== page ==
The Look of Leif
The subdued Santa Barbara retreat shared by Leif and Birgitte Aarestrup showcases their family’s unique approach to interiors.
Before mid-century modern Scandinavian furniture moved into the hearts and homes of design devotees everywhere, there was Lief, the West Hollywood gallery of Swedish imports focusing on Gustavian and Biedermeier antiques. And before Lief, there was Leif Aarestrup, gallery founder and the visionary who emigrated to the U.S. in 1983 and set up shop six years later.
Since then, the gallery has moved from its original location on L.A.’s Beverly Boulevard to a much larger space on Almont, just off Santa Monica Boulevard. Leif (he transposed the two middle letters of his name when he created the store, hoping to encourage its correct pronunciation as “life” instead of “leaf”) has also turned over the daily operations of the business to two of his sons, Mick and Stefan Aarestrup, and moved fulltime to his home in Montecito, just below Santa Barbara.
When Leif and his wife Birgitte purchased their home in 1992, it was a 2,000-square-foot 1930s ranch house. They spent the next few years clearing and grooming its seven-and-a-half acres and completing a series of renovations that culminated in an 8,000-square-foot showcase for their collection of antiques and artwork. Hardwood floors were whitewashed in the Swedish style, ceilings were raised, and 12-foot high windows installed to maximize the light and views of the Santa Ynez Mountains on the east and Pacific Ocean to the west.
Throughout the home, antiques from the late 17th century Baroque and 18th century Rococo and Gustavian periods harmonize with pieces by mid- century Swedish and Danish masters and contemporary artists. Leif believes everything can mix as long as there is simplicity, but he’s not talking about blending high and low. Each piece in his home is authentic, perfectly restored, and handpicked either by Leif or one of his sons. Trips to Sweden and Denmark have yielded the carefully edited spoils of manor homes and estate sales, and it is clear that this is how the Aarestrup men express themselves: through an eye for fine things.
Every corner of the house exhibits a who’s-who of design acclaim that spans centuries. Downstairs, Arne Jacobsen’s 1958 Egg Chair sits in front of a Gustavian fireplace from the late 18th century. In the living room, large-scale totemic contemporary artwork by Bernadette Chéné complements a Baroque cabinet made of alder root and a pair of Rococo chairs.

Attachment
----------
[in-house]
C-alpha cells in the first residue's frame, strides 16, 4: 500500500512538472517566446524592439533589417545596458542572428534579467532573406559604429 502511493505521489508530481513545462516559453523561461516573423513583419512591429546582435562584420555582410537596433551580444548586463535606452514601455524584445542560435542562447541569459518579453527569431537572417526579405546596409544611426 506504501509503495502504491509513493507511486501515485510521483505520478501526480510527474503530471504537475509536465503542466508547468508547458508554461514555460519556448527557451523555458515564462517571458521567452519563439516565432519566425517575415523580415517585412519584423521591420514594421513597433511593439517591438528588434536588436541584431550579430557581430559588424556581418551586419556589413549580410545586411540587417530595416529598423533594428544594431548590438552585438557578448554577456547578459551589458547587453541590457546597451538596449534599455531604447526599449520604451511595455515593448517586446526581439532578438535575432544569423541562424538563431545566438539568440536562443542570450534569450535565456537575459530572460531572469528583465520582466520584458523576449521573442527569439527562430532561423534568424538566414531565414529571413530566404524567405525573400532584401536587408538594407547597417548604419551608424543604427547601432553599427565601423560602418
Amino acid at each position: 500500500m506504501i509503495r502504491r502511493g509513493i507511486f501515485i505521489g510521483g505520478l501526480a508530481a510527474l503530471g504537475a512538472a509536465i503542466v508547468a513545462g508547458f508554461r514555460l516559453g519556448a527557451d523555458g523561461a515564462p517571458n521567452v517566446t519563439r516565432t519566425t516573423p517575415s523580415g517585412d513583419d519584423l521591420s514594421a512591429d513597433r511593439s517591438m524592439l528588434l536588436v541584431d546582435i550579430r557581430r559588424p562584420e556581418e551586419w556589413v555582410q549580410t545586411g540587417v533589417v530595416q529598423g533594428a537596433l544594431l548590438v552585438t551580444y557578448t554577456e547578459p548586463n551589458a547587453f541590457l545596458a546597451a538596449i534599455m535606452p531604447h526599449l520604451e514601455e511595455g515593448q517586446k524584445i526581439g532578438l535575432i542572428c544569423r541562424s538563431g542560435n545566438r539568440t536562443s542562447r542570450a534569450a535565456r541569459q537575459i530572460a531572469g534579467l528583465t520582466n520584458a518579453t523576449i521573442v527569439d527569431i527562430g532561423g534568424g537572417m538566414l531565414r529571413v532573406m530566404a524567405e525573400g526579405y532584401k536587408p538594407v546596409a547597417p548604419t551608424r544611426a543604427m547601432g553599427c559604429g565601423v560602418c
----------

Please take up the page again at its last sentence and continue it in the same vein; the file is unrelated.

By relocating the regal austerity of his homeland to California, Leif uses minimalism to bridge the gap between grandeur and informality. Even the “Gustavian summer room,” filled entirely with pieces from Sweden’s late 1700s, seems almost beachy in this circumstance, with its furniture traditionally painted in light grays and creams set against white walls and pale floors. And the deep, rich blue walls of the dining area are evocative of the nearby ocean. Doorless rooms that flow into one another create a casualness that is also somehow museum-like.
Furniture and design have always been the family business—Leif’s parents owned a store in Lyngby, Denmark, just outside Copenhagen, and two of Leif’s favorite possessions are a chair and desk his father commissioned for him from the renowned Danish designer Fritz Henningsen. Mick, a graduate of the Rhode Island School of Design and a painter in his own right, designs all of the store’s installations, and he curates the Lief collection by making monthly trips to Sweden. He’s also expanded the store’s emphasis to include more modern pieces, as well as those from other countries, such as China, France and Finland. Rotating installations of contemporary artists give Mick an opportunity to engage in the art world, while showing clients how more modern pieces can be juxtaposed with the furniture. “So the antiques don’t look too old,” he says with a laugh. “And the modern doesn’t look too cold.”
One guiding principle Leif and Mick say they use when collecting is to choose pieces that are “soulful.” “It’s about style that transcends any period, medium or hierarchy, and life is about the exploration,” says Mick. In fact, there’s hardly a piece in the house that hasn’t lived several lives, or, like Leif himself, traveled great distances to be here. “My dad’s dream was coming to America,” says Mick, though this is not a story of coming west to find a fortune. That fortune had already been made, first as a lamp designer—for which he won a national award—then as the founder of his highly successful interior textile design company, Denbo. In 1963, early in their marriage, he and Birgitte bought a vacated Baroque manor in Sweden and gave it the full Aarestrup treatment—renovating and expanding it—and that house is where they would raise their three sons until moving to the United States.
Since Mick has now taken over the daily operations of Lief, his father has more time to spend in Montecito. Whenever he visits the gallery, there is usually something he finds to take back home with him, just as Mick does on his visits to Sweden. “Every trip I find something I want for myself,” says Mick. But one place you won’t see Mick or his father is at IKEA, Sweden’s other great juggernaut of style. Although, Leif adds, “I think it’s brilliant. Not every-one can afford the real thing.”
Written and edited by Sally Schultheiss.
PHOTO: Miguel Flores-Vianna.